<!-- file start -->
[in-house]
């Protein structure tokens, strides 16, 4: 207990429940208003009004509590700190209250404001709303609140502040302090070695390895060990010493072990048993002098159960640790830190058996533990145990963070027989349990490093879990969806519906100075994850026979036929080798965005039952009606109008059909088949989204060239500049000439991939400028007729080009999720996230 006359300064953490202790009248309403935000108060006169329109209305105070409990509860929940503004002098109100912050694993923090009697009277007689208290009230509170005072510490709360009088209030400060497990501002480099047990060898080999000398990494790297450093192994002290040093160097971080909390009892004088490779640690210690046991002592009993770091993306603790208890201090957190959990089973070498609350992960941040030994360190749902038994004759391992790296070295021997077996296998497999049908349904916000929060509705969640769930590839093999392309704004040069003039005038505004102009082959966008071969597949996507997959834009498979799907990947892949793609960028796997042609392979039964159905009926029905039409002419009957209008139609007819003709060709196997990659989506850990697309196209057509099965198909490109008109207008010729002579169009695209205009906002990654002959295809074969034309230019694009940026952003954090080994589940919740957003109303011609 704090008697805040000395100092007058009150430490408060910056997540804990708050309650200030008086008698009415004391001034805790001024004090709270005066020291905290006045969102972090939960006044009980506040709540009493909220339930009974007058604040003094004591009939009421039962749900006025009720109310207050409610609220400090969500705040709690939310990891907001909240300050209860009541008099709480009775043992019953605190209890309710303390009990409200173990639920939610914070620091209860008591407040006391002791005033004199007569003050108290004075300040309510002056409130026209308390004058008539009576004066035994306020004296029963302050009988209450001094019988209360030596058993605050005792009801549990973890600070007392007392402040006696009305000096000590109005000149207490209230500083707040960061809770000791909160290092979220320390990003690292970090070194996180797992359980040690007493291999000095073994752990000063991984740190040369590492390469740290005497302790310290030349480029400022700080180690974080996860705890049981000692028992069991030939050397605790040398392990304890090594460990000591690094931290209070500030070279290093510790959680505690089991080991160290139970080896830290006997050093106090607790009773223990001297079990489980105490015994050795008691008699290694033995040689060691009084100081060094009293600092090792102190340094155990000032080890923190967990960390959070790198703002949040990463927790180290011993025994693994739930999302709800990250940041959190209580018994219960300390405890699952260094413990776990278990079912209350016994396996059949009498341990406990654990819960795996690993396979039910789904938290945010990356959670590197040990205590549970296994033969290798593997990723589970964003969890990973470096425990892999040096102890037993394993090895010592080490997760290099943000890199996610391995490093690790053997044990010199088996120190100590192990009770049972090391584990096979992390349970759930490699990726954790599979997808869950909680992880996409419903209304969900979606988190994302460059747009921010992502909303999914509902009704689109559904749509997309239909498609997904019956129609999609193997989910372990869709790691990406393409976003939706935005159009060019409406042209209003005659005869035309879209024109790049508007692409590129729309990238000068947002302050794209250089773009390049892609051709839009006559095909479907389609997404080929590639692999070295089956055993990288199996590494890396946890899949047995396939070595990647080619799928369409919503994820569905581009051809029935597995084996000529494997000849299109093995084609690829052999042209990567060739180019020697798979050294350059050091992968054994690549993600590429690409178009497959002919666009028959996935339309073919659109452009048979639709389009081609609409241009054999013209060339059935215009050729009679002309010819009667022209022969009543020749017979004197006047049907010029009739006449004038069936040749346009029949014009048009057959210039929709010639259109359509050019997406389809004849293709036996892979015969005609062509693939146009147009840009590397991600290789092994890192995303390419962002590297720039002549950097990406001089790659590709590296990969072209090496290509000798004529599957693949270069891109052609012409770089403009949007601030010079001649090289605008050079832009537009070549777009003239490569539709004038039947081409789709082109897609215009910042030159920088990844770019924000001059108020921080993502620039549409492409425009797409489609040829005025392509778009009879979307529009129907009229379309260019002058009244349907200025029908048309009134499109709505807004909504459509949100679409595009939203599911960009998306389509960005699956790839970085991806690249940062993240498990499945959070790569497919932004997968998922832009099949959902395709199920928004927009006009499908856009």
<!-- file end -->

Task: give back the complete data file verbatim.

[in-house]
């Protein structure tokens, strides 16, 4: 207990429940208003009004509590700190209250404001709303609140502040302090070695390895060990010493072990048993002098159960640790830190058996533990145990963070027989349990490093879990969806519906100075994850026979036929080798965005039952009606109008059909088949989204060239500049000439991939400028007729080009999720996230 006359300064953490202790009248309403935000108060006169329109209305105070409990509860929940503004002098109100912050694993923090009697009277007689208290009230509170005072510490709360009088209030400060497990501002480099047990060898080999000398990494790297450093192994002290040093160097971080909390009892004088490779640690210690046991002592009993770091993306603790208890201090957190959990089973070498609350992960941040030994360190749902038994004759391992790296070295021997077996296998497999049908349904916000929060509705969640769930590839093999392309704004040069003039005038505004102009082959966008071969597949996507997959834009498979799907990947892949793609960028796997042609392979039964159905009926029905039409002419009957209008139609007819003709060709196997990659989506850990697309196209057509099965198909490109008109207008010729002579169009695209205009906002990654002959295809074969034309230019694009940026952003954090080994589940919740957003109303011609 704090008697805040000395100092007058009150430490408060910056997540804990708050309650200030008086008698009415004391001034805790001024004090709270005066020291905290006045969102972090939960006044009980506040709540009493909220339930009974007058604040003094004591009939009421039962749900006025009720109310207050409610609220400090969500705040709690939310990891907001909240300050209860009541008099709480009775043992019953605190209890309710303390009990409200173990639920939610914070620091209860008591407040006391002791005033004199007569003050108290004075300040309510002056409130026209308390004058008539009576004066035994306020004296029963302050009988209450001094019988209360030596058993605050005792009801549990973890600070007392007392402040006696009305000096000590109005000149207490209230500083707040960061809770000791909160290092979220320390990003690292970090070194996180797992359980040690007493291999000095073994752990000063991984740190040369590492390469740290005497302790310290030349480029400022700080180690974080996860705890049981000692028992069991030939050397605790040398392990304890090594460990000591690094931290209070500030070279290093510790959680505690089991080991160290139970080896830290006997050093106090607790009773223990001297079990489980105490015994050795008691008699290694033995040689060691009084100081060094009293600092090792102190340094155990000032080890923190967990960390959070790198703002949040990463927790180290011993025994693994739930999302709800990250940041959190209580018994219960300390405890699952260094413990776990278990079912209350016994396996059949009498341990406990654990819960795996690993396979039910789904938290945010990356959670590197040990205590549970296994033969290798593997990723589970964003969890990973470096425990892999040096102890037993394993090895010592080490997760290099943000890199996610391995490093690790053997044990010199088996120190100590192990009770049972090391584990096979992390349970759930490699990726954790599979997808869950909680992880996409419903209304969900979606988190994302460059747009921010992502909303999914509902009704689109559904749509997309239909498609997904019956129609999609193997989910372990869709790691990406393409976003939706935005159009060019409406042209209003005659005869035309879209024109790049508007692409590129729309990238000068947002302050794209250089773009390049892609051709839009006559095909479907389609997404080929590639692999070295089956055993990288199996590494890396946890899949047995396939070595990647080619799928369409919503994820569905581009051809029935597995084996000529494997000849299109093995084609690829052999042209990567060739180019020697798979050294350059050091992968054994690549993600590429690409178009497959002919666009028959996935339309073919659109452009048979639709389009081609609409241009054999013209060339059935215009050729009679002309010819009667022209022969009543020749017979004197006047049907010029009739006449004038069936040749346009029949014009048009057959210039929709010639259109359509050019997406389809004849293709036996892979015969005609062509693939146009147009840009590397991600290789092994890192995303390419962002590297720039002549950097990406001089790659590709590296990969072209090496290509000798004529599957693949270069891109052609012409770089403009949007601030010079001649090289605008050079832009537009070549777009003239490569539709004038039947081409789709082109897609215009910042030159920088990844770019924000001059108020921080993502620039549409492409425009797409489609040829005025392509778009009879979307529009129907009229379309260019002058009244349907200025029908048309009134499109709505807004909504459509949100679409595009939203599911960009998306389509960005699956790839970085991806690249940062993240498990499945959070790569497919932004997968998922832009099949959902395709199920928004927009006009499908856009």